Indo-Asian News Service Nov 15, 2018 17:20 PM IST
Facebook on Thursday denied The New York Times report that suggested that the social network was aware of a Russian campaign designed to influence the 2016 US presidential election as early as spring of 2016.
"In the final months of Mr. (Donald) Trump's presidential campaign, Russian agents escalated a yearlong effort to hack and harass his Democratic opponents, culminating in the release of thousands of emails stolen from prominent Democrats and party officials," said the Times report on Wednesday.
"Facebook had said nothing publicly about any problems on its own platform. But in the spring of 2016, a company expert on Russian cyberwarfare spotted something worrisome," the report added.
Facebook first disclosed about its findings on Russian activities only 6 September, 2017, it added.
Denying that Facebook was slow to investigate the Russian interference, it pointed out what the social network's CEO Mark Zuckerberg later told the US Congress.
"Leading up to Election Day in November 2016, we detected and dealt with several threats with ties to Russia … [including] a group called APT28 … we also saw some new behaviour when APT28-related accounts, under the banner of DC Leaks, created fake personas that were used to seed stolen information to journalists. We shut these accounts down for violating our policies," Zuckerberg had said.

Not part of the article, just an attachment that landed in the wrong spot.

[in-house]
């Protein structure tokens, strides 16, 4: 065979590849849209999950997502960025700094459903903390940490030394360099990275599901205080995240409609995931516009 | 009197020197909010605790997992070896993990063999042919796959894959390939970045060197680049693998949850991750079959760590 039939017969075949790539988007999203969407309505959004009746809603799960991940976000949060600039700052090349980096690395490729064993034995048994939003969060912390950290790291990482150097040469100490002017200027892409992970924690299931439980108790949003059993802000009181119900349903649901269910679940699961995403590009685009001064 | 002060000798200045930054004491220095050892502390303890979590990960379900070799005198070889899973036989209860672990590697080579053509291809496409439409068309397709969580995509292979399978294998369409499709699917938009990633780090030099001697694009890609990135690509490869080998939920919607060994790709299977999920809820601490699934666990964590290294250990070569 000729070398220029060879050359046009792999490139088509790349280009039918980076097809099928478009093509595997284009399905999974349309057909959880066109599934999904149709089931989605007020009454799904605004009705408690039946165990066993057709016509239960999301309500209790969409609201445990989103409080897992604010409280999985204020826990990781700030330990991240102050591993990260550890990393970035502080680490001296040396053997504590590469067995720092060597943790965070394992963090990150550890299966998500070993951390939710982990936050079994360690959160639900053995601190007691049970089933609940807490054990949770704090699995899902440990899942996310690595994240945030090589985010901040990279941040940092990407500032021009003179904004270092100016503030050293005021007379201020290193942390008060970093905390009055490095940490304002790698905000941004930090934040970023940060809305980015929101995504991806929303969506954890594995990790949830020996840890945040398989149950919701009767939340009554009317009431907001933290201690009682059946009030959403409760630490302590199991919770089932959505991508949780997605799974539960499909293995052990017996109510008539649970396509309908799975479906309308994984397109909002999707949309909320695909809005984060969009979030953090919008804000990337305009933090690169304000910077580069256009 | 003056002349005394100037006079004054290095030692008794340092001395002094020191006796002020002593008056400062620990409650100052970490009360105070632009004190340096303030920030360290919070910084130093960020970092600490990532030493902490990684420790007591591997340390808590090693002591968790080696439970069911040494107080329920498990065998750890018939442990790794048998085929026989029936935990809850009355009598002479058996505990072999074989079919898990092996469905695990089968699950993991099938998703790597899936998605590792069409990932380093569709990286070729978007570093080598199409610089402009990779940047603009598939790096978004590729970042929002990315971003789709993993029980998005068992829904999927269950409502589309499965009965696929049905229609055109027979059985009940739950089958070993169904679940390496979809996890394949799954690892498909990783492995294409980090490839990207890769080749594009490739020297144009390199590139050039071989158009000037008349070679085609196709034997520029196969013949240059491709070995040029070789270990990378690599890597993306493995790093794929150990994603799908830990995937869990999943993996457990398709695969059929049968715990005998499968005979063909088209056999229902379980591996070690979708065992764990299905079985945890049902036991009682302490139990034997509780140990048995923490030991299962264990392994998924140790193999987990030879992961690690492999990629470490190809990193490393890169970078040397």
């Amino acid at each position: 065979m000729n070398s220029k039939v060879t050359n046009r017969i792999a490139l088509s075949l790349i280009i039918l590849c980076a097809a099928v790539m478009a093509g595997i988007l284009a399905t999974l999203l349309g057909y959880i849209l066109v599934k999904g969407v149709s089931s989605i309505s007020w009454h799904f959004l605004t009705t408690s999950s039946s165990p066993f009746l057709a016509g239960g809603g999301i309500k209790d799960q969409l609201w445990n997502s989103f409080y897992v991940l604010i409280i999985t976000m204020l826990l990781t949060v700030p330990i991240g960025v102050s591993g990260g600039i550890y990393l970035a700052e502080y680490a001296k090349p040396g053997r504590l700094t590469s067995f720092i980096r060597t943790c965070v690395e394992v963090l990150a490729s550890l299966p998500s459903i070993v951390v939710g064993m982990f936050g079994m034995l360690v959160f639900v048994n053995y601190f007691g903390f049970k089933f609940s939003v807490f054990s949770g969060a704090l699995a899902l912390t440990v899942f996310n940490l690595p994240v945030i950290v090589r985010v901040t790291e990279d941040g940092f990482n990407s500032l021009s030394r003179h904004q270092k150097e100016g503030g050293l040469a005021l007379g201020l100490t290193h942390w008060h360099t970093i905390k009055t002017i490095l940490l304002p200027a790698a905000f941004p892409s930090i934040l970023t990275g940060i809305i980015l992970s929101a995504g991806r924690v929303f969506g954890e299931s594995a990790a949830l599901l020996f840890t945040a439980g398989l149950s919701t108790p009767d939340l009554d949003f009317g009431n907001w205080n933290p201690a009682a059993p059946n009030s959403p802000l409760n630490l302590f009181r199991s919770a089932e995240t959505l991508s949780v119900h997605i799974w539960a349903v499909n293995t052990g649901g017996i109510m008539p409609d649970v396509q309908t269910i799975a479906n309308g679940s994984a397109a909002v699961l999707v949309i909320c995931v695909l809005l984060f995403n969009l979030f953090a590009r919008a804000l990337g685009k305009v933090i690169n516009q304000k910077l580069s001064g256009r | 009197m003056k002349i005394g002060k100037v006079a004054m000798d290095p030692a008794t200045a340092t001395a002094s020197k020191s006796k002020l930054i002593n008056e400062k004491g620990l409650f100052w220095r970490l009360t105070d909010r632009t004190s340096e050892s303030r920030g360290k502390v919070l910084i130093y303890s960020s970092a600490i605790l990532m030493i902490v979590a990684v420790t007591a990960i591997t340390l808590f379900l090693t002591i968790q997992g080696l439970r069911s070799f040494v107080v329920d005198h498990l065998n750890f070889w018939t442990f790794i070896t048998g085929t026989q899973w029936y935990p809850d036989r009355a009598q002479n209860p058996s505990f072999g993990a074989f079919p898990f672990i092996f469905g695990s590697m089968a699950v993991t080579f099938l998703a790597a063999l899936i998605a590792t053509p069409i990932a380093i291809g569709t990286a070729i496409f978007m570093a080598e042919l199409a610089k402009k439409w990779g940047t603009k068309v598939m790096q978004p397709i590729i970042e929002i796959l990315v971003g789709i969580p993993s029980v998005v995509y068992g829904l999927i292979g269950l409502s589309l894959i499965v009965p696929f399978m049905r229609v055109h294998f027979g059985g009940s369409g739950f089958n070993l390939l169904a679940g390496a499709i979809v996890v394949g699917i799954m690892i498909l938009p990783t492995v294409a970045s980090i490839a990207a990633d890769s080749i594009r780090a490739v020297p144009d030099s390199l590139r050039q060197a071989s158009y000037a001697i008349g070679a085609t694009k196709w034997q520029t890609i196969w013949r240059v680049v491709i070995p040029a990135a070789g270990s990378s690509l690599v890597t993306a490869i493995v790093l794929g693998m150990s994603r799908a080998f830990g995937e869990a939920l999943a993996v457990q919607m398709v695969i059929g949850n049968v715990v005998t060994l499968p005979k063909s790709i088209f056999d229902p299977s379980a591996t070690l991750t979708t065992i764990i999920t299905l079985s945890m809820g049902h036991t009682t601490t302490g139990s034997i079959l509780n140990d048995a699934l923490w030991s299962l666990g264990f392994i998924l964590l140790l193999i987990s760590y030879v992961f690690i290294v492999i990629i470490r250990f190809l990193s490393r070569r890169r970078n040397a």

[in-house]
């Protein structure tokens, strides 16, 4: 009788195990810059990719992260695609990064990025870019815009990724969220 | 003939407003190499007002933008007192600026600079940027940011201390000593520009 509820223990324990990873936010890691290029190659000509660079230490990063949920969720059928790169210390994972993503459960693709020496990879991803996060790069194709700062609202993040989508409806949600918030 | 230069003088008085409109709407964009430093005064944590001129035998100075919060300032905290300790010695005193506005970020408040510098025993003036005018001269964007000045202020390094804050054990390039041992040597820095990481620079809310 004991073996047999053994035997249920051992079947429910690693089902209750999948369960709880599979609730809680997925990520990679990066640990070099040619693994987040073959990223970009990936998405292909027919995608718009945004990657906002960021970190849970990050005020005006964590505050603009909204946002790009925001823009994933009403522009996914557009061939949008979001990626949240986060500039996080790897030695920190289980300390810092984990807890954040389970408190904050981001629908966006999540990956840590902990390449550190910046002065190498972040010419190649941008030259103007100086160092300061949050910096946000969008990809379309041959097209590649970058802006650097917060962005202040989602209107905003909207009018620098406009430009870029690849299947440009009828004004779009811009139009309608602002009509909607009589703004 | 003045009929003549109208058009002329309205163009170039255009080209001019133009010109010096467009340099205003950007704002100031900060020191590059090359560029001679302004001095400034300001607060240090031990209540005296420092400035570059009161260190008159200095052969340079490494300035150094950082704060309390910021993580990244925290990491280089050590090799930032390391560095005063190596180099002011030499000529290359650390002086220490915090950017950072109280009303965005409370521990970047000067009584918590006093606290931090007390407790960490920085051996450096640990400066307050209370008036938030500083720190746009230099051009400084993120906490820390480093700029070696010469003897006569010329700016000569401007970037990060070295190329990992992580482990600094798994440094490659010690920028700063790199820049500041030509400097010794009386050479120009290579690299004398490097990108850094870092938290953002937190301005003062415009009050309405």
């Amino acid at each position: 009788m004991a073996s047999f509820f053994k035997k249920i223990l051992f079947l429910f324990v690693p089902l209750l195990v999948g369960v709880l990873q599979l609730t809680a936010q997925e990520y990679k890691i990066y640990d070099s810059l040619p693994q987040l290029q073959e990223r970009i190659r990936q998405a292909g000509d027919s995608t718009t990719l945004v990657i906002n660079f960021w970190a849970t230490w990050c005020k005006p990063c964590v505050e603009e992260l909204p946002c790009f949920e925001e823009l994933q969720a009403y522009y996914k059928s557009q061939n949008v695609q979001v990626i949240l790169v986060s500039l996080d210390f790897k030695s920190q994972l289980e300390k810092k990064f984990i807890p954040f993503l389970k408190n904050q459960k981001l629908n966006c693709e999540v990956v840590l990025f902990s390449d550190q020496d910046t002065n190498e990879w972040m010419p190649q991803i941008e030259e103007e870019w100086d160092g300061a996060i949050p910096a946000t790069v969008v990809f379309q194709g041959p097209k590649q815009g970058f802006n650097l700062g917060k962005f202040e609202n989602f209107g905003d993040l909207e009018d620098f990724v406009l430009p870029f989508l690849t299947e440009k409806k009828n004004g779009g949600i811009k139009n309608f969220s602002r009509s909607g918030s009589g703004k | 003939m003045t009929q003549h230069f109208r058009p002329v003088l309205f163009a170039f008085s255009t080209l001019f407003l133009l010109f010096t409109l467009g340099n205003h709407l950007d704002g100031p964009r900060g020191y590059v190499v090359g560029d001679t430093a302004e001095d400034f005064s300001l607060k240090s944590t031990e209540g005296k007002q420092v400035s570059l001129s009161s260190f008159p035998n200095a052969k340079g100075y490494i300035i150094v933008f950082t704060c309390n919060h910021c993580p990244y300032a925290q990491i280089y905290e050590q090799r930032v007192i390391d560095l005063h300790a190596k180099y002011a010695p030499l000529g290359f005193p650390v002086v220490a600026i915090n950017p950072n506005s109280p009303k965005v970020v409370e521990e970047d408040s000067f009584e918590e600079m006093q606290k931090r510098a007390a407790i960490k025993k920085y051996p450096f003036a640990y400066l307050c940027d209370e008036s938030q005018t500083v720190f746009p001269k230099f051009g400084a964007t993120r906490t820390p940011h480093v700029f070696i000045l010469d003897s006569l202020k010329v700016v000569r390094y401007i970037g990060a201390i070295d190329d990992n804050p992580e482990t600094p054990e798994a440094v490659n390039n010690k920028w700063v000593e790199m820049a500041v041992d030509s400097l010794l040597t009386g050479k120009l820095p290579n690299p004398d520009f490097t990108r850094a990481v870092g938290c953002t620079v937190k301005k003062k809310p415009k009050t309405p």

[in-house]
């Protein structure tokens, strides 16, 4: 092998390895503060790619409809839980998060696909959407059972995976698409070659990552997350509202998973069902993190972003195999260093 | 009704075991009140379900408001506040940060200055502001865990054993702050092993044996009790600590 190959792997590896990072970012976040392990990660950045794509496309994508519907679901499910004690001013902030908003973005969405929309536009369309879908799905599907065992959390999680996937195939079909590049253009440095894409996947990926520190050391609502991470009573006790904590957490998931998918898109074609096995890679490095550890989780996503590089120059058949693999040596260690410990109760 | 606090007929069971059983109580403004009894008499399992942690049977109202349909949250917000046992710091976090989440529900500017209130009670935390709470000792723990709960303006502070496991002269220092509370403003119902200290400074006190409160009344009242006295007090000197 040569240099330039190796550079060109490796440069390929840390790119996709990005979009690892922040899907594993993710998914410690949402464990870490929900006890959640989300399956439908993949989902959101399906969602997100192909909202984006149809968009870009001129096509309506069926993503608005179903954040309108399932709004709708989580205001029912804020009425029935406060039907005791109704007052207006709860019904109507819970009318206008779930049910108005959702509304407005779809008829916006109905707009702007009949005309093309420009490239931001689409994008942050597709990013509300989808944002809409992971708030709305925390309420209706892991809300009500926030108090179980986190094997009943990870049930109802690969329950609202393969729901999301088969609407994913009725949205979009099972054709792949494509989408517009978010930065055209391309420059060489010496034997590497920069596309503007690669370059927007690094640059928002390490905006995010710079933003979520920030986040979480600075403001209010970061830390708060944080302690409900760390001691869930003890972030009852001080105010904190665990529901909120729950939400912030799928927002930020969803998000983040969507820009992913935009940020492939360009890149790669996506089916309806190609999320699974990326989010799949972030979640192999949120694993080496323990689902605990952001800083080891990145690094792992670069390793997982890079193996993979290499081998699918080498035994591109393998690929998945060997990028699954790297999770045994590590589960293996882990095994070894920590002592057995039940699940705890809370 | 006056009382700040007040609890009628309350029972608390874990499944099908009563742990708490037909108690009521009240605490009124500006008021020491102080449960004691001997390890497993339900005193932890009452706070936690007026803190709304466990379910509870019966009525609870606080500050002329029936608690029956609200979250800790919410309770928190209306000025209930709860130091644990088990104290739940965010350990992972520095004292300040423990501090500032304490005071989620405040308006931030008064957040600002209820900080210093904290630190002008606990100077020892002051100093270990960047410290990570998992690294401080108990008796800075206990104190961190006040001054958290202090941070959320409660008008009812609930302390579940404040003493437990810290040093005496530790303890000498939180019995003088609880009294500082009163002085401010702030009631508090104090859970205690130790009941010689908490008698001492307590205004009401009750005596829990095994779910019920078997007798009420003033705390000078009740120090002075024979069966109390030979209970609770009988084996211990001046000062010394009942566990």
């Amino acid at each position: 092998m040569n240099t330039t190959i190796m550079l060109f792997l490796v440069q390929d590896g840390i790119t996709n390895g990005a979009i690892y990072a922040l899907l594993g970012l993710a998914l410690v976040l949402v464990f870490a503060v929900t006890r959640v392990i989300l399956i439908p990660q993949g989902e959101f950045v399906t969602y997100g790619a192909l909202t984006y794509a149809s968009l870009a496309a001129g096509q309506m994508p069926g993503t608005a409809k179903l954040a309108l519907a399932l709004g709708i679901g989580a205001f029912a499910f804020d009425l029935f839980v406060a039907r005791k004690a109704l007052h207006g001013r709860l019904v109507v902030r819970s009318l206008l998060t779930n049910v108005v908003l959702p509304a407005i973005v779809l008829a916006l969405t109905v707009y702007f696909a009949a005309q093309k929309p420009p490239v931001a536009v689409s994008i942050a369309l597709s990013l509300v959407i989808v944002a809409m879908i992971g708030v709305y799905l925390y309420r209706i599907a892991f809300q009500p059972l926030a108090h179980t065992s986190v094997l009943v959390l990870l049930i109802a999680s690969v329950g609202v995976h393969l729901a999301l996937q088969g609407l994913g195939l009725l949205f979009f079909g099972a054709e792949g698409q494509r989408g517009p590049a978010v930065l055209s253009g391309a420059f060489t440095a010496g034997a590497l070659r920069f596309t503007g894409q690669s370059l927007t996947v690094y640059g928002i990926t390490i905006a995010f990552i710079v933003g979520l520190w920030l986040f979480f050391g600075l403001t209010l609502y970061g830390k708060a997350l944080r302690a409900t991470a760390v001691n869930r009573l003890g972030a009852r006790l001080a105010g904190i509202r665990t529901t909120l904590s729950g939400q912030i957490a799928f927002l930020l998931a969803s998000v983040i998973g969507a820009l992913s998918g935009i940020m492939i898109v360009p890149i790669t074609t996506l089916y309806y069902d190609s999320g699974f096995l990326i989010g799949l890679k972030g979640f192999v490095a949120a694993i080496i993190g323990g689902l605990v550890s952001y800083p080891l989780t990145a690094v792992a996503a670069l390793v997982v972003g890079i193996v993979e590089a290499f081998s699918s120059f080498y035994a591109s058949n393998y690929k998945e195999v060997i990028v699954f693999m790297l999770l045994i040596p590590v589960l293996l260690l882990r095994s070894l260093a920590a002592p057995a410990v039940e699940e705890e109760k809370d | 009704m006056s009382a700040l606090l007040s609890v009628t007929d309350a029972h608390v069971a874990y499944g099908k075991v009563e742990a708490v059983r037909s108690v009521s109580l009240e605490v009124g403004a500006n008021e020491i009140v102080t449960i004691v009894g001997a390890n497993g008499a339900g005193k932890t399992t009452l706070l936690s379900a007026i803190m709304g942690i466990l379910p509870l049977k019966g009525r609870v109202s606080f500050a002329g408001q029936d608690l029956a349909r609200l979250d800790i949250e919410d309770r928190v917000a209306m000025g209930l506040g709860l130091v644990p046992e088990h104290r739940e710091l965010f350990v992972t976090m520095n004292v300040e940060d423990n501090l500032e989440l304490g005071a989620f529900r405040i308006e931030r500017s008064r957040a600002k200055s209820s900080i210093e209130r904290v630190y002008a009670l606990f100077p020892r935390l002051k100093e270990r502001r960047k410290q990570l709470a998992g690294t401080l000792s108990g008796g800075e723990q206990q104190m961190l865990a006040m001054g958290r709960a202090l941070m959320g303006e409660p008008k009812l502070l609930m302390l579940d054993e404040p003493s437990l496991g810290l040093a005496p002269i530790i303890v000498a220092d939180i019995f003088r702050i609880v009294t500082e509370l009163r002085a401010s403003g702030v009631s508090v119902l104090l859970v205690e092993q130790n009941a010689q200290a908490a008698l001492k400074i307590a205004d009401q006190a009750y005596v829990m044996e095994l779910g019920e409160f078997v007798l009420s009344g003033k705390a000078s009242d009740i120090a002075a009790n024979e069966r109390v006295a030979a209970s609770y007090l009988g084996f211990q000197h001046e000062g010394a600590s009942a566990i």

Facebook said in a statement that it had already acknowledged publicly on many occasions — including before Congress - that it was too slow to spot Russian interference on Facebook, as well as other misuse.
"But in the two years since the 2016 Presidential election, we've invested heavily in more people and better technology to improve safety and security on our services.
"While we still have a long way to go, we're proud of the progress we have made in fighting misinformation, removing bad content and preventing foreign actors from manipulating our platform," the statement added.
Responding to the criticism of Facebook's decision on keeping a post in which Trump called for a "total and complete shutdown" on Muslims entering the US, Facebook said the post remained because it did not break the company's Community Standards "for the same reasons The New York Times and many other organisations covered the news: Donald Trump was a candidate running for office."
"To suggest that the internal debate around this particular case was different from other important free speech issues on Facebook is wrong," Facebook said.
Facebook said that it used the consultant Definers Public Affairs to look into the funding of "Freedom from Facebook" to demonstrate that it was not simply a spontaneous grassroots campaign, as it claimed, "but supported by a well-known critic of our company," presumably liberal financier George Soros.
"To suggest that this was an anti-Semitic attack is reprehensible and untrue," the company said.